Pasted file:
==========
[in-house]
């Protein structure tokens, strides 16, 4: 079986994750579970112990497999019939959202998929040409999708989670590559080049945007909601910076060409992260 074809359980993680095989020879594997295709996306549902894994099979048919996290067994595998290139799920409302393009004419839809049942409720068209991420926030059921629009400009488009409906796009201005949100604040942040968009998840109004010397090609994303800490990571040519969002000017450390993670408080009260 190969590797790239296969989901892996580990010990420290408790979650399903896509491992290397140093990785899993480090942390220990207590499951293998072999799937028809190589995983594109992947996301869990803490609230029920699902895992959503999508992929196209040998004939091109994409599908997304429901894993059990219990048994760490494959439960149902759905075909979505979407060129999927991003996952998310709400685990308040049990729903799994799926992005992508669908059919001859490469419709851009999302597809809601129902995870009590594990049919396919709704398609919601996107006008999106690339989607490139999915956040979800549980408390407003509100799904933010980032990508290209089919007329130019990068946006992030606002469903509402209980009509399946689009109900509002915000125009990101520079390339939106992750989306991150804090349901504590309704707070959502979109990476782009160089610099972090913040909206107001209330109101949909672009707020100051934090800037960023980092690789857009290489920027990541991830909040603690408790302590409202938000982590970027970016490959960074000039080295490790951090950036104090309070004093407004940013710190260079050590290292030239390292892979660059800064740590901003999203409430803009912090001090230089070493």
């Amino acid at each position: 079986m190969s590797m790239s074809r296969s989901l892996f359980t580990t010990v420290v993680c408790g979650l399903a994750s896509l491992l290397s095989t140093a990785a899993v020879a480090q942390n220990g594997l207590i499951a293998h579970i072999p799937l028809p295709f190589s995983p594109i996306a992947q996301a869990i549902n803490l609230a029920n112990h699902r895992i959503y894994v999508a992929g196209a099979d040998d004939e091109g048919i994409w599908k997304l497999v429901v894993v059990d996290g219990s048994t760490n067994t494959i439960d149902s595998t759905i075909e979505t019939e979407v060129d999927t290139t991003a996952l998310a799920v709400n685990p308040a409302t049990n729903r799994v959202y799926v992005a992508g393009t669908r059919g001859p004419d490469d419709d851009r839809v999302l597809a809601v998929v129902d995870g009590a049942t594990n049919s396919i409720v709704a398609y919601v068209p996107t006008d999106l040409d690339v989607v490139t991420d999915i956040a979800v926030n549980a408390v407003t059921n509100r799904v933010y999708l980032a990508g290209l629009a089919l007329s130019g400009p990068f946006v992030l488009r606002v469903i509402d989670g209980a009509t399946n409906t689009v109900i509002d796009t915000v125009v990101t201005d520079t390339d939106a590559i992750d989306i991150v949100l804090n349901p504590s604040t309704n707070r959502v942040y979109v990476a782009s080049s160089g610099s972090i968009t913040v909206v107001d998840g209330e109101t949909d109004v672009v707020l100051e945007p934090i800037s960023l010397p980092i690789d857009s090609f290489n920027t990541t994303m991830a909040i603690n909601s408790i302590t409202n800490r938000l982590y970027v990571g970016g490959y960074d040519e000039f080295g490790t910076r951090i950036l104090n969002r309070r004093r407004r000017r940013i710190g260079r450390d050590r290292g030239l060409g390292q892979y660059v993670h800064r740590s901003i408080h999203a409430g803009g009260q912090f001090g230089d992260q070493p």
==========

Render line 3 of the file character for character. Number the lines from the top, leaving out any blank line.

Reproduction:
């Amino acid at each position: 079986m190969s590797m790239s074809r296969s989901l892996f359980t580990t010990v420290v993680c408790g979650l399903a994750s896509l491992l290397s095989t140093a990785a899993v020879a480090q942390n220990g594997l207590i499951a293998h579970i072999p799937l028809p295709f190589s995983p594109i996306a992947q996301a869990i549902n803490l609230a029920n112990h699902r895992i959503y894994v999508a992929g196209a099979d040998d004939e091109g048919i994409w599908k997304l497999v429901v894993v059990d996290g219990s048994t760490n067994t494959i439960d149902s595998t759905i075909e979505t019939e979407v060129d999927t290139t991003a996952l998310a799920v709400n685990p308040a409302t049990n729903r799994v959202y799926v992005a992508g393009t669908r059919g001859p004419d490469d419709d851009r839809v999302l597809a809601v998929v129902d995870g009590a049942t594990n049919s396919i409720v709704a398609y919601v068209p996107t006008d999106l040409d690339v989607v490139t991420d999915i956040a979800v926030n549980a408390v407003t059921n509100r799904v933010y999708l980032a990508g290209l629009a089919l007329s130019g400009p990068f946006v992030l488009r606002v469903i509402d989670g209980a009509t399946n409906t689009v109900i509002d796009t915000v125009v990101t201005d520079t390339d939106a590559i992750d989306i991150v949100l804090n349901p504590s604040t309704n707070r959502v942040y979109v990476a782009s080049s160089g610099s972090i968009t913040v909206v107001d998840g209330e109101t949909d109004v672009v707020l100051e945007p934090i800037s960023l010397p980092i690789d857009s090609f290489n920027t990541t994303m991830a909040i603690n909601s408790i302590t409202n800490r938000l982590y970027v990571g970016g490959y960074d040519e000039f080295g490790t910076r951090i950036l104090n969002r309070r004093r407004r000017r940013i710190g260079r450390d050590r290292g030239l060409g390292q892979y660059v993670h800064r740590s901003i408080h999203a409430g803009g009260q912090f001090g230089d992260q070493p």